The First Thing You Should Do If You Lose Your Sense Of Taste And Smell

One early and marked indicator that you're sick with a COVID-19 infection is a loss of smell and taste. Smell is the one sense we don't consider much until we lose it. 

Scientists are still unclear about exactly how COVID-19 causes us to lose our sense of taste and smell. According to a study in Science Advances, SARS-CoV-2, the virus that causes the COVID-19 respiratory disease, attaches to a protein called ACE2. These proteins are often found on cells that surround the nerves responsible for detecting scents. The theory is that the virus infects these cells, which causes inflammation and damage to the nerves, impeding our ability to smell. And since the flavor of foods comes from smell, we often lose our sense of taste at the same time.

Losing your sense of smell is usually not permanent

Loss of smell, also called anosmia, is sometimes the very first sign that you may have COVID-19. If you're suddenly not detecting any scent, the first thing you should do is self-isolate and get tested for the virus as soon as possible, according to the Mayo Clinic. While smell-loss could also be a symptom of the common cold, it's usually not the very first symptom, differentiating the experience from COVID-19. Therefore, it's important to get tested right away for COVID-19, in order to reduce the risk of transmission.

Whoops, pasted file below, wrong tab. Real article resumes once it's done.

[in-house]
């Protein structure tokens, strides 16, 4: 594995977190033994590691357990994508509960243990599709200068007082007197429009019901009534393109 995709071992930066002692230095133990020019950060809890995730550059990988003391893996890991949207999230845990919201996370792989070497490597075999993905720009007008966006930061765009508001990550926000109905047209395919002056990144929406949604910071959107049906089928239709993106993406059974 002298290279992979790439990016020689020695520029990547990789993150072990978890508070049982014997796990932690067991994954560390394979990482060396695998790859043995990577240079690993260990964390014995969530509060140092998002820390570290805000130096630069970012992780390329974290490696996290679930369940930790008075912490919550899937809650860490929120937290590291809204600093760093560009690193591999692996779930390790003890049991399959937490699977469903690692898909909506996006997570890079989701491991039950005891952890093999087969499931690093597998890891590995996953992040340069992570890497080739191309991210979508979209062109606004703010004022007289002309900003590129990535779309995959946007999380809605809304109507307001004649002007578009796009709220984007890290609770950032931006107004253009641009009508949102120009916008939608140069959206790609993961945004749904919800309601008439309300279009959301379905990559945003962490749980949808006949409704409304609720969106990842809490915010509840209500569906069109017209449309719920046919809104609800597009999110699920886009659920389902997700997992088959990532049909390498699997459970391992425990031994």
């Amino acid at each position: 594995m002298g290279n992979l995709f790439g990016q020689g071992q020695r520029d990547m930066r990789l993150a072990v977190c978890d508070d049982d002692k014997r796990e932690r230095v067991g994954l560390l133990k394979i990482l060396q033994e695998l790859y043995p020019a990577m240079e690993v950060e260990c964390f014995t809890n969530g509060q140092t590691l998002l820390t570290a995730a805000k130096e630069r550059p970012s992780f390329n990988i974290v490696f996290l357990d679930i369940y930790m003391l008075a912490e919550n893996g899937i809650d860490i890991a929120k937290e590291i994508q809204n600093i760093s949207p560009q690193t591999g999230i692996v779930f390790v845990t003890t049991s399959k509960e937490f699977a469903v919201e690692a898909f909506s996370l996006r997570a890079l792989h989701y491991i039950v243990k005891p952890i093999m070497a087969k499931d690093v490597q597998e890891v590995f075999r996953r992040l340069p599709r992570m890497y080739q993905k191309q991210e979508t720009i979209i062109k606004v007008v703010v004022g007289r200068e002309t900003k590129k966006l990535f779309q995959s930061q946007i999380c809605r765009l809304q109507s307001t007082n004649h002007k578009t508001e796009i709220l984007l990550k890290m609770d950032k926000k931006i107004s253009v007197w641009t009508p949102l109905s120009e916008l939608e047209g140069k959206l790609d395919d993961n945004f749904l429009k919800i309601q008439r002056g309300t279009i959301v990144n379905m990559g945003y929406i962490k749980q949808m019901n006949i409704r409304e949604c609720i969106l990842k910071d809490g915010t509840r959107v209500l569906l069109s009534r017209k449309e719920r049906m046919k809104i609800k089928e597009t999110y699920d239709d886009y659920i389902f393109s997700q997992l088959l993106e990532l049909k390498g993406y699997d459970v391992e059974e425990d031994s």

While loss of smell or taste is a common symptom in earlier strains of COVID-19, no such symptom seems to be associated with the latest coronavirus variant, Omicron, according to Yale Health. Medical experts looked at reports from South Africa, one of the first countries to detect Omicron, and saw that while patients who had Omicron reported extreme fatigue, none of them reported losing their sense of taste or smell.

If you do experience smell-loss or taste-loss due to COVID-19, it usually isn't permanent. A 2021 study published in the Journal of the American Medical Association found that 84% of patients who had lost their sense of taste and smell had recovered it within four months, and 96% had recovered it within a year.